THE "SICK" PROFESSOR AND OUR BETTER ANGELS

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In the fall of 2015, a Yale professor sent an e-mail.  Sociologist Nicholas Christakis, backing an earlier e-mail by a fellow professor — his wife — challenged Yale’s position on Halloween costumes.  “Cultural appropriation,” such as dressing in blackface, should not be banned, he said.  If a costume is offensive, students should “talk to each other.  Free speech and the ability to tolerate offense are the hallmarks of a free and open society.”

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A week later, Christakis stood in a Yale courtyard surrounded by students.  He stood there as they called him “sick,” “disgusting,” and worse.  He tried to explain.  He apologized for hurting people.  But mostly he listened.  For two hours.  The video, which went viral, is painful to watch, but along with enraged students, you see a man in the middle, quietly absorbing verbal abuse.  Why?  Because Nicholas Christakis believes that evolution has hard-wired us to get along.

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Christakis has rarely spoken of the ugly confrontation.  “Open, extended conversations among students themselves are essential not only to the pursuit of truth but also to deep moral learning," he wrote in the New York Times.  Then he went back to work.

Blueprint: The Evolutionary Origins of a Good Society is an antidote to the brutish behavior of our times.  Published last spring, the book jumped onto bestseller lists and earned rave reviews.  “Brilliant.”  “Beautiful.”  “A magnificent achievement — if you think you understand human nature, think again.”

In Blueprint, this “disgusting” professor argues that humanity is not just decent, social, and caring, but has evolved to be so.  “For too long,” Christakis writes, “the scientific community has been overly focused on the dark side of our biological heritage: our capacity for tribalism, violence, selfishness, and cruelty.  The bright side has been denied the attention it deserves.”

Christakis, 57, learned tolerance at an early age.  The son of Greek immigrants, he returned to Greece as a boy and learned to play with the enemy — Turkish boys — in his neighborhood.  While in Athens, he watched joyous crowds celebrate the downfall of Greek dictators. Returning to America, his parents soon adopted a black girl and a Chinese boy.  From these experiences, Christakis saw how child’s play involves universal human values, good and bad.  Yes, distinct groups favor their own members.  Yes, they compete, sometimes savagely.  But they also learn to agree on rules, to trade, and above all, to reward kindness and reject aggression.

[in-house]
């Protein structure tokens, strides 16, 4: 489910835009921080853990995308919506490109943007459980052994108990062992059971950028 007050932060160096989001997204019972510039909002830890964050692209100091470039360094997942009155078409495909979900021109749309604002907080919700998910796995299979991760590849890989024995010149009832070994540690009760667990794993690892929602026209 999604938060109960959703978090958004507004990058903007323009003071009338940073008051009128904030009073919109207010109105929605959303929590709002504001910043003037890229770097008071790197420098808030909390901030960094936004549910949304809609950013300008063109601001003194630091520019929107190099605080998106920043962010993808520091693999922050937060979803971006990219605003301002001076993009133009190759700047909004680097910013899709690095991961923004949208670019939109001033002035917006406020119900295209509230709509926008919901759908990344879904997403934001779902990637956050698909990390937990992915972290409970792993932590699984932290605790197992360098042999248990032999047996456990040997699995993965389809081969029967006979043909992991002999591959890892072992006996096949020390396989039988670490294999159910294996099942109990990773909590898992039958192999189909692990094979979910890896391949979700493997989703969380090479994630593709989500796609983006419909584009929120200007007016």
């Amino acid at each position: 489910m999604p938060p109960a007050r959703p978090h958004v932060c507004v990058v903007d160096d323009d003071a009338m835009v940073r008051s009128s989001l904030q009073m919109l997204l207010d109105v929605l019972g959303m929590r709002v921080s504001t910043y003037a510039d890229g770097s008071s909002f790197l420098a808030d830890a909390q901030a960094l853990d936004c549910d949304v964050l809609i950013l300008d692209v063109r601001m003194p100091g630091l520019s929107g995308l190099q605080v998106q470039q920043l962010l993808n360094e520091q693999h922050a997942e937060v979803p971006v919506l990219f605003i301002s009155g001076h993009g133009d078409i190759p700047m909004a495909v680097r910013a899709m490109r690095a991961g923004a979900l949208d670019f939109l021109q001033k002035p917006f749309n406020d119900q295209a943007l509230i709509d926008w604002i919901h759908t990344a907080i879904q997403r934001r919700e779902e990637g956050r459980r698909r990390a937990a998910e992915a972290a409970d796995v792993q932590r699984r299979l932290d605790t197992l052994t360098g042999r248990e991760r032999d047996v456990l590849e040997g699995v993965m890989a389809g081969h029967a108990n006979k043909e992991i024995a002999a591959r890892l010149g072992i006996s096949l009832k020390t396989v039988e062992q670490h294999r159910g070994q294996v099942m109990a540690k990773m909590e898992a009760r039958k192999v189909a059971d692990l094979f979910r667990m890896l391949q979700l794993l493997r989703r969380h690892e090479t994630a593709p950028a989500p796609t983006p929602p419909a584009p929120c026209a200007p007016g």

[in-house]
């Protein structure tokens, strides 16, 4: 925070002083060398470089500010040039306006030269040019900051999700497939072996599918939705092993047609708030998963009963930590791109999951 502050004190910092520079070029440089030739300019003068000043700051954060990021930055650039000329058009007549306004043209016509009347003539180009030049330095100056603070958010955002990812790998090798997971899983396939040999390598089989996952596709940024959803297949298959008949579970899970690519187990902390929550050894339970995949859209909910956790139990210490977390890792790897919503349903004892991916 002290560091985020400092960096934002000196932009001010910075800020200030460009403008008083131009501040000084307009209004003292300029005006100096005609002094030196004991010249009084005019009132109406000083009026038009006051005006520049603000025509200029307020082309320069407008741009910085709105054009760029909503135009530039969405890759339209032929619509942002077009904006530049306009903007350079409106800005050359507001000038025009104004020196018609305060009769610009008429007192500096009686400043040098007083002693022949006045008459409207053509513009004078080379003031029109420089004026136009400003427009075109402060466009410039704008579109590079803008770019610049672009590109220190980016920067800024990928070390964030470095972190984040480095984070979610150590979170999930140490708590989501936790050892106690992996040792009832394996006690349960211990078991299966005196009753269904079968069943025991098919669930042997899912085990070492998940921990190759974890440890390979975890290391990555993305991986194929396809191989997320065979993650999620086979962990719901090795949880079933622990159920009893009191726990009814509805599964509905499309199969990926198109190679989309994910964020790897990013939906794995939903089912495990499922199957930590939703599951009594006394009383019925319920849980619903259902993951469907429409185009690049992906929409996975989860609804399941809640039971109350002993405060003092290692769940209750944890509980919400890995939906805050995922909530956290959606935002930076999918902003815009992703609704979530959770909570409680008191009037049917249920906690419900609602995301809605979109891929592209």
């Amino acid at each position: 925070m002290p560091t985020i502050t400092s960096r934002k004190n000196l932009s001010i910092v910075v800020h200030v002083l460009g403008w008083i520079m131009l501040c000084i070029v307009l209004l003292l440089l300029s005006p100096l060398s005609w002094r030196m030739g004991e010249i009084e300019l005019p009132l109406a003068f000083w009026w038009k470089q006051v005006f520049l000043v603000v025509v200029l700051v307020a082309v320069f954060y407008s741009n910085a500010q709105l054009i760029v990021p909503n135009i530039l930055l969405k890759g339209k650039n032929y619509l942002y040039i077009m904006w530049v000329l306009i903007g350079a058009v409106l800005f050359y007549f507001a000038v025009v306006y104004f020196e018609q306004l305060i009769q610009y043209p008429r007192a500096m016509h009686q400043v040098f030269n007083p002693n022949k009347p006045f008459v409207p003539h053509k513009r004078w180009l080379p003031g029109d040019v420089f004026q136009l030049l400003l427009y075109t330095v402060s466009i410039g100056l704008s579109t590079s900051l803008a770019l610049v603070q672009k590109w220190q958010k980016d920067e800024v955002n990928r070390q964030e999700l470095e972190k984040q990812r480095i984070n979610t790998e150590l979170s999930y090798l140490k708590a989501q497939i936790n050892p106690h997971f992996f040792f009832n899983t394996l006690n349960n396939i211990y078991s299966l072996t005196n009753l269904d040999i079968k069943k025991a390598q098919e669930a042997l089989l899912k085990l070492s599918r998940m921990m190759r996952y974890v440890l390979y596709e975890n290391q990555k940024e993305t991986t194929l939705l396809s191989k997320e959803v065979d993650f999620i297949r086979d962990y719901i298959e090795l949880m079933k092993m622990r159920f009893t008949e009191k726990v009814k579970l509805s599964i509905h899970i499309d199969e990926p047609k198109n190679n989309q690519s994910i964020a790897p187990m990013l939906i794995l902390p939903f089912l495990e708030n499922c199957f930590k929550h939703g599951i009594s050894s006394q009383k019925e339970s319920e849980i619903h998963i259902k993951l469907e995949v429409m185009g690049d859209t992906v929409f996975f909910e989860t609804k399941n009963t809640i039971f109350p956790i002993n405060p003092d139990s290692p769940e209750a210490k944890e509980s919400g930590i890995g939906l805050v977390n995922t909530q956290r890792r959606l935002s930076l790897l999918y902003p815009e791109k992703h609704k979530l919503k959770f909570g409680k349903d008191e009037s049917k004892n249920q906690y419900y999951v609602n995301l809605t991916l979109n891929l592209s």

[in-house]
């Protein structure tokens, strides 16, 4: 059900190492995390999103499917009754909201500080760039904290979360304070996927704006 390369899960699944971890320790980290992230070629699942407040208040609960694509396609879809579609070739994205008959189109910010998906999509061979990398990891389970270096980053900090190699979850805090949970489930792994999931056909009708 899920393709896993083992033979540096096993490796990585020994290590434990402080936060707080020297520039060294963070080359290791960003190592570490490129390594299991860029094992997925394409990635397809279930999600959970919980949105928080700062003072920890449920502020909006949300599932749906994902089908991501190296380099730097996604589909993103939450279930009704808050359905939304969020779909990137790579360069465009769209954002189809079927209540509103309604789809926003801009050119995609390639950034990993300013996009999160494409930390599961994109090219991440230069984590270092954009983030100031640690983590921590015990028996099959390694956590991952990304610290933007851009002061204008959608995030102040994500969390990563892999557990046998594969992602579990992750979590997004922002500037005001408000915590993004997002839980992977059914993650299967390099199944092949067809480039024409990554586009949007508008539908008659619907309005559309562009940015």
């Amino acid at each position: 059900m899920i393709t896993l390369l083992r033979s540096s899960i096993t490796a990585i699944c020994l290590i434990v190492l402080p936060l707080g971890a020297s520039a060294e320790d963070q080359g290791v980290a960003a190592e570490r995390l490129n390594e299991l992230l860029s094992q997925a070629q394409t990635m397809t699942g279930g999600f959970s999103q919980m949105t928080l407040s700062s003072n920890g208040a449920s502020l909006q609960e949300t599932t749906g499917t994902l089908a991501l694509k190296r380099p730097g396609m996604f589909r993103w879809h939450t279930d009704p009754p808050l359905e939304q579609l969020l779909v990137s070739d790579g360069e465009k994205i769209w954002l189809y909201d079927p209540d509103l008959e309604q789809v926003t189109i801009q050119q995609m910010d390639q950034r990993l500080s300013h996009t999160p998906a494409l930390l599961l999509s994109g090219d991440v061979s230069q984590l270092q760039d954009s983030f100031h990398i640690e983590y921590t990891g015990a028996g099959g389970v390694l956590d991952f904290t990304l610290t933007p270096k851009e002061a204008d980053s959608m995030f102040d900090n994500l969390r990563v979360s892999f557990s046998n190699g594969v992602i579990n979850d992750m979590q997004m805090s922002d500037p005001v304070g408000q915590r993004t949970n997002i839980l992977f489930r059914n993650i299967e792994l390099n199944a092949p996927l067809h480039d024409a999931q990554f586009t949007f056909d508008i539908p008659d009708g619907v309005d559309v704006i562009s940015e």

“We each carry within us an evolutionary blueprint for making a good society,” he writes.

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Becoming first a doctor, and then a sociologist, Christakis practiced what he preached.  While teaching at the University of Chicago, he worked in hospice care, holding the hands of the dying.  Later, at Harvard, he defended students’ satire mocking racial policies.  And by the time he came to Yale in 2013, he had begun to study how social networks are formed with goodness in mind.

Blueprint bursts with examples.  Christakis examines behaviors he calls “the social suite” in utopian communities, groups of shipwrecked sailors, tribal societies, religious groups, and in vast online communities created by his Yale students.  In each, he finds the evolutionary benefits of cooperation.  Bullies and brutes plunder and pillage, but where they dominate, the society soon fails.  Communities that survive to pass on their genes are those where cooperation and kindness prevail.    

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Harvard biologist Edward O. Wilson agrees.  Having studied social networks in animals and insects, Wilson writes, “Within groups, selfish individuals win against altruists, but groups of altruists beat groups of selfish individuals.”

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The Yale students who berated Christakis have moved on now, but not without a parting shot.  Some refused to accept their diplomas from him.  But Yale rewarded Christakis in 2018 by making him a Sterling Professor, the university’s highest honor.  Christakis took the honor in stride, saying nothing about the earlier incident.  He prefers to focus on his work, and what it says for these troubled times.

  “As I write, the United States seems riven by polarities—right and left, urban and rural, religious and a-religious, insiders and outsiders, haves and have-nots. . .  Lines appear sharply drawn.  It may therefore seem an odd time for me to advance the view that there is more that unites us than divides us and that society is basically good.  Still, to me, these are timeless truths.”

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